Avoid Small Business Bankruptcy with These 6 Simple Tips

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For most small businesses, the excitement and optimism of running a business dies when reality sets in.

Studies show that most small businesses fail in the third or fourth year due to lack of capital, massive debts, shrinking profits and cash flow among other reasons.

Some business owners result in liquidating the business while others file for bankruptcy. These five tips should help small businesses avoid bankruptcy:

 

 

#1 Renegotiate Debt Payments with Creditors

 

Debts take a toll on small businesses especially if they involve high-interest rates. However, these same debts help facilitate the operations of a business to a large extent.

A creditor supplying the majority of the company’s stock has priority over other creditors. Also secured creditors whose loans have high-interest rates should be paid before unsecured creditors.

Renegotiating the terms of the payment goes a long way in easing the burden for your business. You may ask the creditors to accept smaller payments and extend the repayment period.

Be frank about your current financial situation and the need to reduce the payments or the total settlement amount.

 

#2 Changing the Management

New management introduces fresh ideas that will help the company improve its procedures and increase profits. A fresh set of eyes will also identify problems the existing administration may not recognize.

While it is difficult to allow new people to manage your business, the lack of personal involvement will enable them to make the necessary changes.

 

#3 Separate Personal and Business Finances

Most small business entrepreneurs use personal finances to make up for areas where the business is falling short. It causes a blur to many business owners as they can’t tell if the firm is doing well or not.

The money generated by the business should be used to maintain and grow the company. The best way to differentiate separate your finances and those of the company is to include yourself on the payroll.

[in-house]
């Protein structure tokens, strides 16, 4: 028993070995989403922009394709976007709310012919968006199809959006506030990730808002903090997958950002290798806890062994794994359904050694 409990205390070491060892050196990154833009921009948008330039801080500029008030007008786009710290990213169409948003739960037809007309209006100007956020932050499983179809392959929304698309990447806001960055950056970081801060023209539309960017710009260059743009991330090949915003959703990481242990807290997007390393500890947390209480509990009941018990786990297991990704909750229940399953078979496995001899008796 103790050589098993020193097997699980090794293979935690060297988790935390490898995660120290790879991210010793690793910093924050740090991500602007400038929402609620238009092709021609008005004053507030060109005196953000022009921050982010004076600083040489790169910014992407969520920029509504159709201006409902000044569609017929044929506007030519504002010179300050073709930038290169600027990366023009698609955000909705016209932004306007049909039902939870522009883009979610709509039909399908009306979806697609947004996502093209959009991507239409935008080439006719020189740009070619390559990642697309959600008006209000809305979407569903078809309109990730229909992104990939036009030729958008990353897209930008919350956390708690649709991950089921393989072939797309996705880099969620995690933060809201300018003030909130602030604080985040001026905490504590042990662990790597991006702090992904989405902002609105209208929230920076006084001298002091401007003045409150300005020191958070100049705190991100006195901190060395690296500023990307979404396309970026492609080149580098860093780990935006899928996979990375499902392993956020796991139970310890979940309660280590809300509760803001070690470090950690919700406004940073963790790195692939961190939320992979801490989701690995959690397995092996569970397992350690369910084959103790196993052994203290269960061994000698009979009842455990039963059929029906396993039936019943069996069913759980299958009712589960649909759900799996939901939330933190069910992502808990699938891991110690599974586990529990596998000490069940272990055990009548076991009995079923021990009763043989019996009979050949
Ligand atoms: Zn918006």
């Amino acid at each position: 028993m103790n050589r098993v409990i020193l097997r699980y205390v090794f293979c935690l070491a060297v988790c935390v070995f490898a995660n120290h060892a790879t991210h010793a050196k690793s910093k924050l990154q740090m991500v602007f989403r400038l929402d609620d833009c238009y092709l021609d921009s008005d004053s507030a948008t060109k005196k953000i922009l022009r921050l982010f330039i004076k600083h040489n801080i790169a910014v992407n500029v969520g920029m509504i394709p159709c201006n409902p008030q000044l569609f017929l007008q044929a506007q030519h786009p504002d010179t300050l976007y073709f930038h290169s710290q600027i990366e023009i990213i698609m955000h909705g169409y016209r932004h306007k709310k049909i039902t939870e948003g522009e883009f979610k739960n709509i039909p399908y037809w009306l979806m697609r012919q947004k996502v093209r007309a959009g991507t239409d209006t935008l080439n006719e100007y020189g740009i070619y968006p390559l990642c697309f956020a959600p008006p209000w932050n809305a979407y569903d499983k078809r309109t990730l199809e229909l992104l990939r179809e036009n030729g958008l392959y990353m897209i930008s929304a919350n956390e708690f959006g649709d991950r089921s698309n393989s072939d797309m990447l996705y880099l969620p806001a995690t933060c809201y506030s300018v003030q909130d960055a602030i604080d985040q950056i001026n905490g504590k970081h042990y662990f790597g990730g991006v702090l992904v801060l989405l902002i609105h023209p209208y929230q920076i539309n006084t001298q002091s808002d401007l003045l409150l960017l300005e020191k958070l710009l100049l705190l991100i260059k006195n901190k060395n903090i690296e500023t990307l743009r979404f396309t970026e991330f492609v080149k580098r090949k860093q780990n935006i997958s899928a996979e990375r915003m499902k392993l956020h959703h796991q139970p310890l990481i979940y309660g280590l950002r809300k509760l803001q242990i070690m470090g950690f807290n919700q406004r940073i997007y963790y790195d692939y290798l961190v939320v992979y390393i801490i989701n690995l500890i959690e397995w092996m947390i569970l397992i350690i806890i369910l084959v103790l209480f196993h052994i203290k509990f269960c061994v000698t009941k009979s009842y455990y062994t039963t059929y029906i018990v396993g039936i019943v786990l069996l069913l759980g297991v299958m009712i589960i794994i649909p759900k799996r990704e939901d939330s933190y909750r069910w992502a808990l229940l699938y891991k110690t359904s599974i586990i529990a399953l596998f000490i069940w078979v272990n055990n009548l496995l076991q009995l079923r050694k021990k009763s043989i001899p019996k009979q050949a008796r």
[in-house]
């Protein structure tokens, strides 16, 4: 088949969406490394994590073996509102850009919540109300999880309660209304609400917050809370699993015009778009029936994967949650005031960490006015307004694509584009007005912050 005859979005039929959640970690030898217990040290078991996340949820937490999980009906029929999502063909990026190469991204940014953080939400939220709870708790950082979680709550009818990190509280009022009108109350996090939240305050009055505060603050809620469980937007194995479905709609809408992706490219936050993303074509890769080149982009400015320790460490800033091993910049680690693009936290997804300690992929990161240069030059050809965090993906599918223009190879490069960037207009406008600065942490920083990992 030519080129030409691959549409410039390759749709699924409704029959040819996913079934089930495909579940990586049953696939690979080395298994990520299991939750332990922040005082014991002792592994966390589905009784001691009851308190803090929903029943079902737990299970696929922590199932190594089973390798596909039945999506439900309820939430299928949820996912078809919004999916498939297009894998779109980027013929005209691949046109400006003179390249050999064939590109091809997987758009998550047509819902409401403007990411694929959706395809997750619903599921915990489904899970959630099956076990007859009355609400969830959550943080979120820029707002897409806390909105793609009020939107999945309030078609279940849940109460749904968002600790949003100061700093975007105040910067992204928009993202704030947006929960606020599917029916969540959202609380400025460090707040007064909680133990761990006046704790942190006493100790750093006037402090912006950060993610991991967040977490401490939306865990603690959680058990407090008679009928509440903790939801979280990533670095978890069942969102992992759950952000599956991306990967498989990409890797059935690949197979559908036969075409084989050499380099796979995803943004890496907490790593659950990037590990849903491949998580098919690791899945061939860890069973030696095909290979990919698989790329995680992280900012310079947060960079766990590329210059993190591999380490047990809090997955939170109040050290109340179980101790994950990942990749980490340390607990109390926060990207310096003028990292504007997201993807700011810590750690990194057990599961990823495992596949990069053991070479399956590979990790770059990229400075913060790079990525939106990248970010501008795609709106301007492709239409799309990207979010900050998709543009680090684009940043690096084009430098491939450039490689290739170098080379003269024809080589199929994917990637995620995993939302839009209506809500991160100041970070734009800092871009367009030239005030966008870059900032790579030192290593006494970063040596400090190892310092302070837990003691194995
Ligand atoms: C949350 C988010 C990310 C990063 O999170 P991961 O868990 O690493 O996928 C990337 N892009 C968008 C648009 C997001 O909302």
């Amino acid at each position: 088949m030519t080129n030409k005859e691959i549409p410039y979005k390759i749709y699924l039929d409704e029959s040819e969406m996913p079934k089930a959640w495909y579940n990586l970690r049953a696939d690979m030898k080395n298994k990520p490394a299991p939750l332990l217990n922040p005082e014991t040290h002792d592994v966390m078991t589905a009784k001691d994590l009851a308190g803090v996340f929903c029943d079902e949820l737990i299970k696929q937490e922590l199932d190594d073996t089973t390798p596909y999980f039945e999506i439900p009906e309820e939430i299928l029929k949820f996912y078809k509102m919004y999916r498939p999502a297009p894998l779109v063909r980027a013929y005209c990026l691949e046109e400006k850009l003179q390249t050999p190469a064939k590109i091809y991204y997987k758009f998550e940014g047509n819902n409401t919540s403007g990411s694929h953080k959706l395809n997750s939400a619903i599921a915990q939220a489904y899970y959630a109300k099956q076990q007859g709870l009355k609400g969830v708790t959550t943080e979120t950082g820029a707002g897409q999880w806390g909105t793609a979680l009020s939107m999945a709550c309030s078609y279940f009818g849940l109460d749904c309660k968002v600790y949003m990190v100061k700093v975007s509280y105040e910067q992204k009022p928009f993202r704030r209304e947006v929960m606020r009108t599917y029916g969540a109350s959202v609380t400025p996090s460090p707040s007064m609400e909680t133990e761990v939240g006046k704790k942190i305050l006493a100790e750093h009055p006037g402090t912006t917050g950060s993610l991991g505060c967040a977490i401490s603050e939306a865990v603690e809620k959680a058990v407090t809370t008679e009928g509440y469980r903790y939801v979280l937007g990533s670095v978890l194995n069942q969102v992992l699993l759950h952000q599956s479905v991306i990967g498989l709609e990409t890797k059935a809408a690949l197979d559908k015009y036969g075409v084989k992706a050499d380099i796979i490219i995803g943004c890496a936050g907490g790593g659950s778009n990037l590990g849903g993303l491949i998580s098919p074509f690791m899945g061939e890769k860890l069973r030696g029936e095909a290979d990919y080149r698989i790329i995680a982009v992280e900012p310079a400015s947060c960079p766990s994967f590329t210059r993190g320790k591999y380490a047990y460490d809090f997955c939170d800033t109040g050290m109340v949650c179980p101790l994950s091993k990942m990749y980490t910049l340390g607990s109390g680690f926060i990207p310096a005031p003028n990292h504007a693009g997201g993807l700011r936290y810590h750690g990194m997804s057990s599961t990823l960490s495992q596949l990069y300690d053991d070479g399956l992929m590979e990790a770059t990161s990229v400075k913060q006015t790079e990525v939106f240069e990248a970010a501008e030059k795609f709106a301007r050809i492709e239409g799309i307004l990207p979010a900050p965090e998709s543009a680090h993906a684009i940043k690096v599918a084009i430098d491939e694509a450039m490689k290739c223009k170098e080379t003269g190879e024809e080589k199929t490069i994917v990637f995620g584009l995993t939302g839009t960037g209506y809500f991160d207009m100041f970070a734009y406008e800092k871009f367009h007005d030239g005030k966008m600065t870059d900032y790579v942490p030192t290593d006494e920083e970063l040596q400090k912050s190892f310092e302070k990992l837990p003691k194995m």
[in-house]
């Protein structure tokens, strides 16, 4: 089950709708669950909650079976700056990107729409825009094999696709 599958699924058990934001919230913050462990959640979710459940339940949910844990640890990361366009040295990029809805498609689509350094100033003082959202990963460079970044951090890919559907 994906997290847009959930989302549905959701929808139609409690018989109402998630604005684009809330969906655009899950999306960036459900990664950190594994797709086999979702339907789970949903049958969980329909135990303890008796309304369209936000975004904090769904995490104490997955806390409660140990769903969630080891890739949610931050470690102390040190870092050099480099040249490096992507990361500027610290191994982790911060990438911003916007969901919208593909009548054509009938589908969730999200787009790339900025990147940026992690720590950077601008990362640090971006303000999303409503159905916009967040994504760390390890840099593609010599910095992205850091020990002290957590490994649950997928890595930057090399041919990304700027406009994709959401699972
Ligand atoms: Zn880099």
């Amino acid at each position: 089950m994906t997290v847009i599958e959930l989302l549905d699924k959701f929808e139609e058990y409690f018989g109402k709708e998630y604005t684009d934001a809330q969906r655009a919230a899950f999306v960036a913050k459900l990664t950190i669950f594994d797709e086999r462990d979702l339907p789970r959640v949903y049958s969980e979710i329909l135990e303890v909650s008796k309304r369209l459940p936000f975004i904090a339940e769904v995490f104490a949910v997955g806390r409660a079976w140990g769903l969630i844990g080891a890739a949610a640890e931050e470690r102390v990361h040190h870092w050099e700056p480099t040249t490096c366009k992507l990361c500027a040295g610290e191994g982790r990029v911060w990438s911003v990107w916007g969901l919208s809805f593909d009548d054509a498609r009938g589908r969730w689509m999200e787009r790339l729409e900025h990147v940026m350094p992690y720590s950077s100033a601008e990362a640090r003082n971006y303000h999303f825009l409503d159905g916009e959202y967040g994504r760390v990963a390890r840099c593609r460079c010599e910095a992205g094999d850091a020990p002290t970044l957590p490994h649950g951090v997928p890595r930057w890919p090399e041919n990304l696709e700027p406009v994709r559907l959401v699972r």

It also helps you to stop using the business money for personal use. If the company does not have enough cash, you can take Northcash online installment loans or borrow from friends to facilitate the generation of more capital.

 

#5 Adjust the Budget

Bankruptcy means that the business is not generating adequate cash to meet its current and long-term obligations. A company can adjust its budget by allocating enough money for utility bills, wages, rent and basic expenses for the running of the business and use the rest to repay debts.

You may also give up costs such as employee rewards, cash gifts, and end of year parties though you should approach the matter cautiously. Telecommuting may come in handy to save on office space and rent as you relocate to a cheaper office.

Some business may be compelled to lay off some staff; for example, replacing full-time with part-time employees.

 

#6 Look for Professional Help

You should also consider hiring a consultant who specializes in changing a failing venture into a profitable one. Most people avoid hiring professionals citing the additional cash outlay required; on the contrary, they bring value to the company if they can determine how to fix the problem.

Consultants may introduce new ways of tapping into new markets or reducing expenses. They may also suggest restructuring the debt making it more manageable for the company. For example, proposing a debt-equity swap to the creditors where they accept a stake in the firm instead of payment.

Facing your company’s financial woes is the beginning of avoiding bankruptcy attempts. You can renegotiate the repayment plan, change management, learn to separate business and personal finances, adjust the existing budget or engage a professional.

Is your small business trying to avoid bankruptcy?

Chris

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